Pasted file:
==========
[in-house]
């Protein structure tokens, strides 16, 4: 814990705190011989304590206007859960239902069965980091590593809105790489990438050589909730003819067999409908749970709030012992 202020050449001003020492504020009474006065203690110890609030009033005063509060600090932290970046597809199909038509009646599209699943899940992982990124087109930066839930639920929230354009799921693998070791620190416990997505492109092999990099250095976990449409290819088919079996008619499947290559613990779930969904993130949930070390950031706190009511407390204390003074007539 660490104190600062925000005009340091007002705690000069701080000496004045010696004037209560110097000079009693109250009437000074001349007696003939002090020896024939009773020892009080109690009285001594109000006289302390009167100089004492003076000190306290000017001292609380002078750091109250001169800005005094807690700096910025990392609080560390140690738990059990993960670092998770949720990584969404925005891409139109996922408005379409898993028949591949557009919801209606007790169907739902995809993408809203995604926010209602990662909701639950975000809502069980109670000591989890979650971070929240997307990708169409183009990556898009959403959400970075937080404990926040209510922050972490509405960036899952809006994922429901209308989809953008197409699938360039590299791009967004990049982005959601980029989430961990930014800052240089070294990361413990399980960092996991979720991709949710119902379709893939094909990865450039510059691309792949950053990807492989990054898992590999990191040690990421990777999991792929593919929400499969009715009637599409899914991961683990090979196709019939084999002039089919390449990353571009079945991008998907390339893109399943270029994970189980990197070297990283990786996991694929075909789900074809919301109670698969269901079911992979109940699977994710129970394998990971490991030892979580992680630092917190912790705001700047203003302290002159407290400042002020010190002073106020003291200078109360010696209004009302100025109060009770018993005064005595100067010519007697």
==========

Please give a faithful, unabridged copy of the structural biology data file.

[in-house]
């Protein structure tokens, strides 16, 4: 814990705190011989304590206007859960239902069965980091590593809105790489990438050589909730003819067999409908749970709030012992 202020050449001003020492504020009474006065203690110890609030009033005063509060600090932290970046597809199909038509009646599209699943899940992982990124087109930066839930639920929230354009799921693998070791620190416990997505492109092999990099250095976990449409290819088919079996008619499947290559613990779930969904993130949930070390950031706190009511407390204390003074007539 660490104190600062925000005009340091007002705690000069701080000496004045010696004037209560110097000079009693109250009437000074001349007696003939002090020896024939009773020892009080109690009285001594109000006289302390009167100089004492003076000190306290000017001292609380002078750091109250001169800005005094807690700096910025990392609080560390140690738990059990993960670092998770949720990584969404925005891409139109996922408005379409898993028949591949557009919801209606007790169907739902995809993408809203995604926010209602990662909701639950975000809502069980109670000591989890979650971070929240997307990708169409183009990556898009959403959400970075937080404990926040209510922050972490509405960036899952809006994922429901209308989809953008197409699938360039590299791009967004990049982005959601980029989430961990930014800052240089070294990361413990399980960092996991979720991709949710119902379709893939094909990865450039510059691309792949950053990807492989990054898992590999990191040690990421990777999991792929593919929400499969009715009637599409899914991961683990090979196709019939084999002039089919390449990353571009079945991008998907390339893109399943270029994970189980990197070297990283990786996991694929075909789900074809919301109670698969269901079911992979109940699977994710129970394998990971490991030892979580992680630092917190912790705001700047203003302290002159407290400042002020010190002073106020003291200078109360010696209004009302100025109060009770018993005064005595100067010519007697």